Order: Piciformes, Family: Picidae
Appearance/Behavior: The downy is the smallest woodpecker (14.5 – 17.0 cm) in eastern North America. Its plumage is entirely black and white (except for a red patch on the back of the male’s head). The downy has a central white patch running along its back (blue arrow). Its stubby beak (red arrow) is less than the width of its head. The single documented visit at the compost piles involved a male and a female. The male (red-capped individual to right in image below) appeared to be feeding on a beef fat trimming (below beak in image above).
Relative Frequency of Visitation in Study: An extremely rare compost visitor, with just a single encounter.
Seasonal Activity: The downy woodpecker is a very common, year-round resident at the study site. Its sole visit was documented in winter.
Daily Activity: The sole documented visit was during the daytime.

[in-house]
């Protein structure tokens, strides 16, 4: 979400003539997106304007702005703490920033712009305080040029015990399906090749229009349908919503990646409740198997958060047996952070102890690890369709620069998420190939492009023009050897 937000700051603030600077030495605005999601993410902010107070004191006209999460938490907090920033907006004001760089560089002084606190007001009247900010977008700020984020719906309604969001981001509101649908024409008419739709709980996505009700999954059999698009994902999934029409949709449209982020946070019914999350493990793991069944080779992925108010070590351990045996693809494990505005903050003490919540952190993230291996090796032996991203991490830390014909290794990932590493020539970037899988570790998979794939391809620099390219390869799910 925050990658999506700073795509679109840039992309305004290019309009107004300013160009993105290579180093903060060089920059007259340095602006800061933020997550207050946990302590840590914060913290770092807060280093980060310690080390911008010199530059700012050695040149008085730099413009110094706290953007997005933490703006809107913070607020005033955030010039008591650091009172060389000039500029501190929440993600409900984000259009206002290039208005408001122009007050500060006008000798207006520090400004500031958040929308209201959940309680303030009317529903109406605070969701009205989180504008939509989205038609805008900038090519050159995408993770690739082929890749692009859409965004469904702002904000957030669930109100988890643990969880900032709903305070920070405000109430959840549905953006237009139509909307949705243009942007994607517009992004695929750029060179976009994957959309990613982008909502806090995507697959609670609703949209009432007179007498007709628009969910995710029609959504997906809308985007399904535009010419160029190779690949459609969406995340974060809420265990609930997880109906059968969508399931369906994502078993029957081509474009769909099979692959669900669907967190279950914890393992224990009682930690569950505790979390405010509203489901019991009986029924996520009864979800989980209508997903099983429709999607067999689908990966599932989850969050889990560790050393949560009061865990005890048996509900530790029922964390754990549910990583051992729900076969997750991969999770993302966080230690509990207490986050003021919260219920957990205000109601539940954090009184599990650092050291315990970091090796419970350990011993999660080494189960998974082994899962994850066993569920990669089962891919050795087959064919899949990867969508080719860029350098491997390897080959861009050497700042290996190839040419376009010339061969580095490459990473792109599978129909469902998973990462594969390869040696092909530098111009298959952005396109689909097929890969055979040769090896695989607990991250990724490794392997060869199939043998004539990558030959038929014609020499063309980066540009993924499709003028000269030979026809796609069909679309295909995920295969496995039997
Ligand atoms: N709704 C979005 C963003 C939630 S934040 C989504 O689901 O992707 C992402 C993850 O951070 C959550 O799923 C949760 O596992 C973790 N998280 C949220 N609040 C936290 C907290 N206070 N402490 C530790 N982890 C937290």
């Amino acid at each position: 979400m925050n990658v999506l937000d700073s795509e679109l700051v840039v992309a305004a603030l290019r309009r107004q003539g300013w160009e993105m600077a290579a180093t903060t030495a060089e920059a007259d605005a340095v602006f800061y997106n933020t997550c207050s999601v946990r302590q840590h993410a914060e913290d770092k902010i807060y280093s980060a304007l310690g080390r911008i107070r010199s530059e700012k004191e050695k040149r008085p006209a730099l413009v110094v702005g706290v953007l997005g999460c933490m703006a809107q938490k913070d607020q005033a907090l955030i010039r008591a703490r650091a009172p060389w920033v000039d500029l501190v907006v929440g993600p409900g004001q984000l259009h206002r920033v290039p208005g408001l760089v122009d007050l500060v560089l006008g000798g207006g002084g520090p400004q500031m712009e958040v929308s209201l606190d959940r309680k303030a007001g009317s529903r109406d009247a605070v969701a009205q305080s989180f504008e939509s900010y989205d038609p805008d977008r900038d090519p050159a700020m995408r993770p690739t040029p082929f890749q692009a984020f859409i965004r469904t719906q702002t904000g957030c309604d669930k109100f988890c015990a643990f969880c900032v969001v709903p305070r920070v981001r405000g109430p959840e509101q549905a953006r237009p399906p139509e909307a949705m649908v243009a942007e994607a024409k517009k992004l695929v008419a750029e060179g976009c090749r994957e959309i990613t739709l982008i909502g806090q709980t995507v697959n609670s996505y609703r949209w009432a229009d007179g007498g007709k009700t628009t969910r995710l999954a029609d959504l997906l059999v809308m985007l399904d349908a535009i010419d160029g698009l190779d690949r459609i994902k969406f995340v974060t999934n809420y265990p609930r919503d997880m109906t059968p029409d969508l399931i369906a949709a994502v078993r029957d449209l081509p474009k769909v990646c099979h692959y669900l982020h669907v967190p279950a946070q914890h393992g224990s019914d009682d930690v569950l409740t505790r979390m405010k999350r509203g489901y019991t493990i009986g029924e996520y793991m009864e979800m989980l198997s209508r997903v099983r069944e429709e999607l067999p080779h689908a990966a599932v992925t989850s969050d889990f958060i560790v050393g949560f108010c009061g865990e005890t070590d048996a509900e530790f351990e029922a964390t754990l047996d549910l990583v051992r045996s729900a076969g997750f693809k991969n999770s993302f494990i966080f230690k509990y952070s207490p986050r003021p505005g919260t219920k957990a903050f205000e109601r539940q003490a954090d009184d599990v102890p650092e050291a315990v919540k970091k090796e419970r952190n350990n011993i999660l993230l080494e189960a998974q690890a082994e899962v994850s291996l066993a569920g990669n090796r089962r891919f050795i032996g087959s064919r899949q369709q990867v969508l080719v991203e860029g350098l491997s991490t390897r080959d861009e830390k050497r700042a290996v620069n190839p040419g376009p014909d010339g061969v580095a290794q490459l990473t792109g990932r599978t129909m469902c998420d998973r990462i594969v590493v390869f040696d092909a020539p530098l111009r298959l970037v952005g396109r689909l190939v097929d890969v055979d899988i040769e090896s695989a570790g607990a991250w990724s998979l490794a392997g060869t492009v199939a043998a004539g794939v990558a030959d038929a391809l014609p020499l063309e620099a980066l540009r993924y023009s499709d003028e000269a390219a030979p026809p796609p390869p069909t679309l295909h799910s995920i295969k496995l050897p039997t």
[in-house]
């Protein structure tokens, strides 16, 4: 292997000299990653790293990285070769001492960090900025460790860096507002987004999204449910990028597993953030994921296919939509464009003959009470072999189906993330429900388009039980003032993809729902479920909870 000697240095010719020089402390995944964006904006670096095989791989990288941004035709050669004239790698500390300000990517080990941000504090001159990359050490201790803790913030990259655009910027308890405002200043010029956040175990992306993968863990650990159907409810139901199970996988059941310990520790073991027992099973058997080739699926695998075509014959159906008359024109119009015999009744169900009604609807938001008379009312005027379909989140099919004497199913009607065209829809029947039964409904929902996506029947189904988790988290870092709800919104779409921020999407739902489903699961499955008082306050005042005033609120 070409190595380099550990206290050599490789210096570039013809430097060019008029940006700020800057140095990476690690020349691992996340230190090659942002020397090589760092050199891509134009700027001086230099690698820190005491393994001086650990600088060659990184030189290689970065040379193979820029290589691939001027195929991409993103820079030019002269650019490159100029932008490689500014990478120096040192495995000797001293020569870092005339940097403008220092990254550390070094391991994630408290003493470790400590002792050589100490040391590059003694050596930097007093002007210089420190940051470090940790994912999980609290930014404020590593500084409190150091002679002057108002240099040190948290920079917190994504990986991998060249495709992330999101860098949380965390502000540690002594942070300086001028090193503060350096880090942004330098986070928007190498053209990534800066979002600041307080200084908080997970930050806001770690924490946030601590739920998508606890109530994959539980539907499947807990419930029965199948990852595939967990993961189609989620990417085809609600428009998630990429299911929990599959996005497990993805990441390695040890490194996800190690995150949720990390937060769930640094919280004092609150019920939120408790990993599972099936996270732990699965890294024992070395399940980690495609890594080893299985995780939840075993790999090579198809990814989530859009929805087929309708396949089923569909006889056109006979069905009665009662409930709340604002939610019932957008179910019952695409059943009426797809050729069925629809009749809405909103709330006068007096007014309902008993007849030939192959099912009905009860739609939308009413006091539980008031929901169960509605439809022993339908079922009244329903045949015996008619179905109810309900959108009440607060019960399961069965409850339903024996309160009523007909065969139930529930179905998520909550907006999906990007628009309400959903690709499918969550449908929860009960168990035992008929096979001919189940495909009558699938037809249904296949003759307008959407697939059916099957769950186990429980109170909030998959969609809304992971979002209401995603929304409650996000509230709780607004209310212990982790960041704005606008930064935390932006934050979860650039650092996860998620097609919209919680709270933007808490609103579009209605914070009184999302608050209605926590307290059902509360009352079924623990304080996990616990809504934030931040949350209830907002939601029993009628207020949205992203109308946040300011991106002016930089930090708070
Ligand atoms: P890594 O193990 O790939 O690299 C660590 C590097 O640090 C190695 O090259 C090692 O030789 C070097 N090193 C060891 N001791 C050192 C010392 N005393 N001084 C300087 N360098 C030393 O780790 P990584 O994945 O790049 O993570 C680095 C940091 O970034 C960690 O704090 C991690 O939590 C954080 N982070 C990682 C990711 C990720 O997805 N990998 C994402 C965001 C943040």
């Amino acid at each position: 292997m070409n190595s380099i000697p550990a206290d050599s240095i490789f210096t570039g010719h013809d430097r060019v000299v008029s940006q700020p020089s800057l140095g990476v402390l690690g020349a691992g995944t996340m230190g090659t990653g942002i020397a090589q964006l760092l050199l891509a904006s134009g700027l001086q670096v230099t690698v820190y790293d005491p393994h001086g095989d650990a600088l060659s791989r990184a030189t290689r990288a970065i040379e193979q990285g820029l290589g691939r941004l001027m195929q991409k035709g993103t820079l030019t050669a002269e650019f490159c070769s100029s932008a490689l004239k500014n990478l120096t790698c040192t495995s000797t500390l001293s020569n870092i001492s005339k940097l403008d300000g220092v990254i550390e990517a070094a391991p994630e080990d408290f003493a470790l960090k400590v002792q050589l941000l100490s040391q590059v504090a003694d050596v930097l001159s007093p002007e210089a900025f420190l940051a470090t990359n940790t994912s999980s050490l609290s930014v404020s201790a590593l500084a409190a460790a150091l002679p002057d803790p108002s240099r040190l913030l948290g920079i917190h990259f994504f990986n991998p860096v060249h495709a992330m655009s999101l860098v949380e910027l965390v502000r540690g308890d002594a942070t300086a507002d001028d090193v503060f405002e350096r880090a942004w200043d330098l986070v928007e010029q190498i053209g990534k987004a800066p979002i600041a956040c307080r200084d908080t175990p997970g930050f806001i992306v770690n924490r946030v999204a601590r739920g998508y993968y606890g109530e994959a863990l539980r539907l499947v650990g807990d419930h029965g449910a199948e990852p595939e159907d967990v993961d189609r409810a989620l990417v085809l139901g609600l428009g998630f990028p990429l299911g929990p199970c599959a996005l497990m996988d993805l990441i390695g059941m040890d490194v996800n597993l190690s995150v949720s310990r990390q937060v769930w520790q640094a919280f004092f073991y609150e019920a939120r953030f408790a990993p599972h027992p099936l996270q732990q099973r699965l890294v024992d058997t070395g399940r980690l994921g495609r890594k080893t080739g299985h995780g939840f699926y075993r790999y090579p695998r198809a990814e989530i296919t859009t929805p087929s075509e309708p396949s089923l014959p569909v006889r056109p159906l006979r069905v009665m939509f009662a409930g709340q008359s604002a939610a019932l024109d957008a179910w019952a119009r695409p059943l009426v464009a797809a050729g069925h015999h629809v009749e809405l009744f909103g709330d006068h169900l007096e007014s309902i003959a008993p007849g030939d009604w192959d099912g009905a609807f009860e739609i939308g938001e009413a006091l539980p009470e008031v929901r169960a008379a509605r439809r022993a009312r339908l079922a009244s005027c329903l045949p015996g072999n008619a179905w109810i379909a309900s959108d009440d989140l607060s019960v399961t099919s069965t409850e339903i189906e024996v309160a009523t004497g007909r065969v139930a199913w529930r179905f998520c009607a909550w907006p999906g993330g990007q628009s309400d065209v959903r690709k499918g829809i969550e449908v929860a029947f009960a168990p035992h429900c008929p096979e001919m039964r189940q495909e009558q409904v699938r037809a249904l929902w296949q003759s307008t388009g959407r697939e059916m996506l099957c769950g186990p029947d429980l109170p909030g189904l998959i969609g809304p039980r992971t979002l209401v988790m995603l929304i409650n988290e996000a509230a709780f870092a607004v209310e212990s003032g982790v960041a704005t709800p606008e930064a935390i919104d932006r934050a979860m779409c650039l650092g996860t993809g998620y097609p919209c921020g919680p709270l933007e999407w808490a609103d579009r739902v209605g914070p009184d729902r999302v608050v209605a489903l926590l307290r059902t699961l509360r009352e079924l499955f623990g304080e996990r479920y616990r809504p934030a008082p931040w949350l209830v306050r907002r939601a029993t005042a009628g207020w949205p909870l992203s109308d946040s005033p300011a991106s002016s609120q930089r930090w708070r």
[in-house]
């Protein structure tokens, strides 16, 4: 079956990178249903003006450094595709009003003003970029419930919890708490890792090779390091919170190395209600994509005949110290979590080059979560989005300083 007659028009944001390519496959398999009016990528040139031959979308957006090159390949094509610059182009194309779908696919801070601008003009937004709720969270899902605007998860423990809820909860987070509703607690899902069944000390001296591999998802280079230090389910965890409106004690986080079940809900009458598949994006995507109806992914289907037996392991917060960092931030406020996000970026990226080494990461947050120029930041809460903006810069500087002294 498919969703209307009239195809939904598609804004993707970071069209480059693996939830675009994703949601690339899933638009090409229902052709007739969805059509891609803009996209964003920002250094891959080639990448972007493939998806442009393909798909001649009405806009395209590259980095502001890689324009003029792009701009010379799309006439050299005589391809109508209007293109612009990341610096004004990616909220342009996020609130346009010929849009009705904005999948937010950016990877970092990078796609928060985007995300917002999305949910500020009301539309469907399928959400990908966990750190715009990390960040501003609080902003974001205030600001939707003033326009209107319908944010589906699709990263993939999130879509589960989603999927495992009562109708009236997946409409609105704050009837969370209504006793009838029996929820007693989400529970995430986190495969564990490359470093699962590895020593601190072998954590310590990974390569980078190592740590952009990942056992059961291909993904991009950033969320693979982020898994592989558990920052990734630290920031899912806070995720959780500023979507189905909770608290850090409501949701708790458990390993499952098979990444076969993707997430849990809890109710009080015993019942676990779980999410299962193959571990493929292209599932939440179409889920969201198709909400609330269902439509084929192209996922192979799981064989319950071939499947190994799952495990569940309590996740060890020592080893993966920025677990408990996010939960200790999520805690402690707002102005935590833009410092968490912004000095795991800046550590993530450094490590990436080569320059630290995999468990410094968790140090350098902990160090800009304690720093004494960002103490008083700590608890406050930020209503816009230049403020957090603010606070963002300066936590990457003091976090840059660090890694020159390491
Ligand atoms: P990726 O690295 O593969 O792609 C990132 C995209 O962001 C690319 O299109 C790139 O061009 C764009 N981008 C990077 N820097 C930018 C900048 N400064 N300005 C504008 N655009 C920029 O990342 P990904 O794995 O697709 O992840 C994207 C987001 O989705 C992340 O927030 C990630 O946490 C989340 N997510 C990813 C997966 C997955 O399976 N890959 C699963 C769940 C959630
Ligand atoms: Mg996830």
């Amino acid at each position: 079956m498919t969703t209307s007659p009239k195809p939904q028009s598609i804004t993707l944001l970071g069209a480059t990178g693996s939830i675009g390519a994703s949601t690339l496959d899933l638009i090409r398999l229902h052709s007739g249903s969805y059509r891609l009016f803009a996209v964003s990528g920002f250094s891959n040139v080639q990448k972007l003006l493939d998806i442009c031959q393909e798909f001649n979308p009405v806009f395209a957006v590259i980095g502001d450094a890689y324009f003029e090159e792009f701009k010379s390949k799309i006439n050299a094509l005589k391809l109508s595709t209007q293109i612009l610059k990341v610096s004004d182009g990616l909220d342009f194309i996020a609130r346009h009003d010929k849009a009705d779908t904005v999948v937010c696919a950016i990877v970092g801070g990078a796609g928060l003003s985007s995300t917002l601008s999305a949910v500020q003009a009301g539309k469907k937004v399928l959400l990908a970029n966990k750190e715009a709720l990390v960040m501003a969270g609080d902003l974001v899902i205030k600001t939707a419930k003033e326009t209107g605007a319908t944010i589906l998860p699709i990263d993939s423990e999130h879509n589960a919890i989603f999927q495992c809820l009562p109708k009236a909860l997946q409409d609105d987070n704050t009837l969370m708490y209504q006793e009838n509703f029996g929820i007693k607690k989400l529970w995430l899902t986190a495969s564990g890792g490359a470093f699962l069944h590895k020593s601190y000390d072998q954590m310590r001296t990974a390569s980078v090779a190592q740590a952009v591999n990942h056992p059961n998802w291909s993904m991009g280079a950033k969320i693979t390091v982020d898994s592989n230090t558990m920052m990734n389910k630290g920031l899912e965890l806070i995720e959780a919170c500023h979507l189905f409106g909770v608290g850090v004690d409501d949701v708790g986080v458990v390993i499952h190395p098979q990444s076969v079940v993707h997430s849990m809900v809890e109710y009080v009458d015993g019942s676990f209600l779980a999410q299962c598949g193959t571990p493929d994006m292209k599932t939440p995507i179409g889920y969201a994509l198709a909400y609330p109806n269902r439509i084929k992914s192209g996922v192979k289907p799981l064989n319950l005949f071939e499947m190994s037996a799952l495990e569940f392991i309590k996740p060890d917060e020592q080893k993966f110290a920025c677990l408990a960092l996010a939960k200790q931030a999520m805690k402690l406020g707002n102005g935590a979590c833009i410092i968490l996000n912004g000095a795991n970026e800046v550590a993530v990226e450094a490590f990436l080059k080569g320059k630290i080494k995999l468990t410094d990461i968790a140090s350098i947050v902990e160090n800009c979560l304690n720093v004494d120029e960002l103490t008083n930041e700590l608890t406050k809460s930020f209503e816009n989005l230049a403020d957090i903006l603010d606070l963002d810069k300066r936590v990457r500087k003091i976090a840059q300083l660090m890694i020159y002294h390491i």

Similar Species: The only other woodpecker observed directly at the compost piles is the red-bellied. This species is considerably larger than the downy and lacks the downy’s relatively large central white patch on its back. Additionally, the downy’s black facial plumage is absent in the red-bellied woodpecker. The much larger, and darker pileated woodpecker has been documented in the vicinity of the piles, but not directly on them. The downy’s plumage is nearly identical to that of the hairy woodpecker (Picoides villosus), a larger (about 24 cm), close relative that also occurs at the study site. Beyond its overall larger body size, the hairy woodpecker has proportionately longer beak, equivalent to about the width of its head. Other species which are similar to the downy woodpecker and occur at the study site, but which have not been encountered at the piles, include the northern flicker (Colaptes auratus) and the yellow-bellied sapsucker (Sphyrapicus vairus).